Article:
Increasing feedlot efficiency through automation at Burrawang

Increasing feedlot efficiency through automation at Burrawang


When Burrawang Dorper and White Dorper Stud was looking for a way to maximise results while cutting both expenses and labour costs during the drought, they took a good hard look at their feedlot operation.


Story sponsored by Burrawang Dorpers.

When Burrawang Dorper and White Dorper Stud was looking for a way to maximise results while cutting both expenses and labour costs during the drought, they took a good hard look at their feedlot operation.

"The drought has us all having to feed sheep at one time or another. In the past we have done it like a lot of people by putting hay and some lick feeders in a confined area," Burrawang owner Graham Pickles explained.

"We knew it was not that efficient but on meeting Aidin Larke, an animal nutritionist, we realised our conversion of feed to weight gain was around 5.5kg to 1kg," he continued.

"Aidin explained if we had a well managed feedlot we should be putting on weight at 3.3 kgs of feed to 1kg weight on our lambs."

Mr Pickles knew they had to get their labour costs down as well as their feeding cost. So Mr Larke took him on a tour of feedlots.

"We saw four different feedlots from Cowra to Victoria and South Australia," he said.

"Feedlots ranging from millions to build and $100,000's to build. The owners were all generous with their time and information. We got a lot of great ideas."

In the end, they built a very cost effective and efficient feedlot at Burrawang. The ration is 75pc barley, 20pc lupins and 5pc acid buffer and micronutrients from Animal Nutrition.

The feedlot has continuous flowing water, which is being filtered and recycled along with induction pens that allow them to micro manage the initial intakes during the induction period.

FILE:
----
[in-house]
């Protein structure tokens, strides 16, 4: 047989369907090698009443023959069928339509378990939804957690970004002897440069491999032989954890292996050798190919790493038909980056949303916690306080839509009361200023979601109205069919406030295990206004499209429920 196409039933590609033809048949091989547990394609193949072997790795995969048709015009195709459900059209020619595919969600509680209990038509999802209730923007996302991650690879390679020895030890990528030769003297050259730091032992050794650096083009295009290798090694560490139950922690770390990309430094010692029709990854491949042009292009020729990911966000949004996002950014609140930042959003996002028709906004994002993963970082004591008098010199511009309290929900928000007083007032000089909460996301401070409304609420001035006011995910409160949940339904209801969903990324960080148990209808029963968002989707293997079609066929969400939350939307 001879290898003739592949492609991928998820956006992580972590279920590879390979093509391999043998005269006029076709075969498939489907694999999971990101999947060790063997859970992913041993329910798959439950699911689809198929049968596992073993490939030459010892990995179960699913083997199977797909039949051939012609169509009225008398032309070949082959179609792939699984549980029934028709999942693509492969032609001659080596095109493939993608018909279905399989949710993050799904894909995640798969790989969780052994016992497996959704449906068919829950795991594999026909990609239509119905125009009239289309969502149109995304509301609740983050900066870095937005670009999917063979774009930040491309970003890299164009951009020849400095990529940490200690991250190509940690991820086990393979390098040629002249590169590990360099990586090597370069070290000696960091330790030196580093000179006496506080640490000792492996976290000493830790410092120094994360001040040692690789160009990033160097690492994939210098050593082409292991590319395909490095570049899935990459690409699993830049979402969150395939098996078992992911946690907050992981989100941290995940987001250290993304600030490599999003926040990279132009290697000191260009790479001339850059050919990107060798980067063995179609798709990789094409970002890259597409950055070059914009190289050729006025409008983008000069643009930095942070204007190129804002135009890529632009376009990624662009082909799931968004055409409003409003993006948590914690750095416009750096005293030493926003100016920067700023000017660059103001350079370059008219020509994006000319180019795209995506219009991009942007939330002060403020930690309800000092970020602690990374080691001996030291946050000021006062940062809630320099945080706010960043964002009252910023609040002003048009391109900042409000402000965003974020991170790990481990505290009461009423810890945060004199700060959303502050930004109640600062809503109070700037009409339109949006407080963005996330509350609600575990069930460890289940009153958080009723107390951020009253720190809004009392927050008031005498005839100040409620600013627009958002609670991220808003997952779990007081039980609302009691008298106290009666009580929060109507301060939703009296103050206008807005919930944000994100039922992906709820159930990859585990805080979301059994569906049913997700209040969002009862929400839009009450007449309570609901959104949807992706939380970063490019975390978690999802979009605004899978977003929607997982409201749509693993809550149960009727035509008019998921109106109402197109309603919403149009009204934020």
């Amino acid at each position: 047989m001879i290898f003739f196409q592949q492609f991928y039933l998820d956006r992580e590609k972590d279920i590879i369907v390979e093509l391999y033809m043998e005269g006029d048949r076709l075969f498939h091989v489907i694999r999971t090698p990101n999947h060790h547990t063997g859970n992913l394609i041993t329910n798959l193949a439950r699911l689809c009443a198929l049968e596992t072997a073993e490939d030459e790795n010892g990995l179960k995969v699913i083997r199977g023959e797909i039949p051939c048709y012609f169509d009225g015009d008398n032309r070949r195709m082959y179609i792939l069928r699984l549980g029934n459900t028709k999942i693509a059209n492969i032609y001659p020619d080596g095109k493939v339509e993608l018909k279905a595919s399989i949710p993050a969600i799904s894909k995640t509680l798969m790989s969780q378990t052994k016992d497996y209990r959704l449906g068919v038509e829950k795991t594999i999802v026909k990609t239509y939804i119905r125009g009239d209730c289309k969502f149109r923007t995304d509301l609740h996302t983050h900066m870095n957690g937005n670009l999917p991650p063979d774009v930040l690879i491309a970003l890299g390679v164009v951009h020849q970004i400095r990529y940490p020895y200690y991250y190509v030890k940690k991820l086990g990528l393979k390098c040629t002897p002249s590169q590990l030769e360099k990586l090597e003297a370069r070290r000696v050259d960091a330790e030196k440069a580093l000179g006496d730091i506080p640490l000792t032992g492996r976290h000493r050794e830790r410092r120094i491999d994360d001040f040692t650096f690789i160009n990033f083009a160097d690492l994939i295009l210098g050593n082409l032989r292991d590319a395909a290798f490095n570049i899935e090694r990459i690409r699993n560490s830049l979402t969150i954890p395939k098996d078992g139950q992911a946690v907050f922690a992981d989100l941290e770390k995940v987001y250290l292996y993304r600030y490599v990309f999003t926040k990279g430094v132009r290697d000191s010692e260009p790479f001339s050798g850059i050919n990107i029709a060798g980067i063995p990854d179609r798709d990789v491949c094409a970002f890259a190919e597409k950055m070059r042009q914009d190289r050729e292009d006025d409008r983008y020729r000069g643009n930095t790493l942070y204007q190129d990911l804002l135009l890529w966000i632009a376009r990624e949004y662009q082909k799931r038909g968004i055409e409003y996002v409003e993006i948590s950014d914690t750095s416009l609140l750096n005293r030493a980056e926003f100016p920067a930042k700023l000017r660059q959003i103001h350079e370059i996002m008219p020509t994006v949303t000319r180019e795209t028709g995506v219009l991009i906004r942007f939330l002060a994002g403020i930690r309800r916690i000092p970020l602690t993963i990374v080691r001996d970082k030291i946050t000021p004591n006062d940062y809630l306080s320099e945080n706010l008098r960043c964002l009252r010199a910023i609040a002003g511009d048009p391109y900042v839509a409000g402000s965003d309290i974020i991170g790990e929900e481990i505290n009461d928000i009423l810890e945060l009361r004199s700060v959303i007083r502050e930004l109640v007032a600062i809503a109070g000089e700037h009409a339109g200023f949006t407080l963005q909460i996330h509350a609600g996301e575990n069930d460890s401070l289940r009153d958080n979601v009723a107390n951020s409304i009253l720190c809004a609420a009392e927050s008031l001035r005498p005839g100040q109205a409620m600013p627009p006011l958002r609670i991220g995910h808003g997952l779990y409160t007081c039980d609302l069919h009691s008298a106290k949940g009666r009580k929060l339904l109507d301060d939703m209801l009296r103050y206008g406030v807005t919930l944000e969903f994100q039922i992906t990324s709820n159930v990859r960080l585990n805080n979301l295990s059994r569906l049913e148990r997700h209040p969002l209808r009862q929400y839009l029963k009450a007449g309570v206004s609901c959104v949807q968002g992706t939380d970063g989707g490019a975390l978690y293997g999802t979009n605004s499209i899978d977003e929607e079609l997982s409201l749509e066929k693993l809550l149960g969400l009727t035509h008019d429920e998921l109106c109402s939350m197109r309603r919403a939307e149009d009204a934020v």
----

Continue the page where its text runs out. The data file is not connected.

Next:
"After the drought, when we do not need it to finish lambs, it will be used for early weaning or, if ewes need a boost before joining, it will add to the farm capacity and be a very useful management tool," he said.

On Sunday, March 17,  Burrawang West Station Ootha hosted a highly successful field day, to share their new found wisdom with others. More than 100 people attended the special event.

It included talks by both Mr Larke and the team of engineers, which helped build the 1200 head feedlot for less than $20,000.

The event received glowing reviews from all in attendance. They felt it was a great learning experience.

The event topped off a big few months for Burrawang. Their recent on farm sale was also a massive hit. It saw a 100pc clearance for the sixth year in a row.

"Our sale average of $1497 gives us the highest average of any sale this year," Mr Pickles said. 

"Burrawang hosts two stud sales per year so we look forward to seeing everyone again on October 14 and we hope to see some widespread rain in the meantime," he continued.

"We will also be attending the National Show in Toowoomba and look forward to catching up with our Queensland customers then. Be sure to drop by and say hi to Mal Brady and Wicus Cronje."

Story sponsored by Burrawang Dorpers.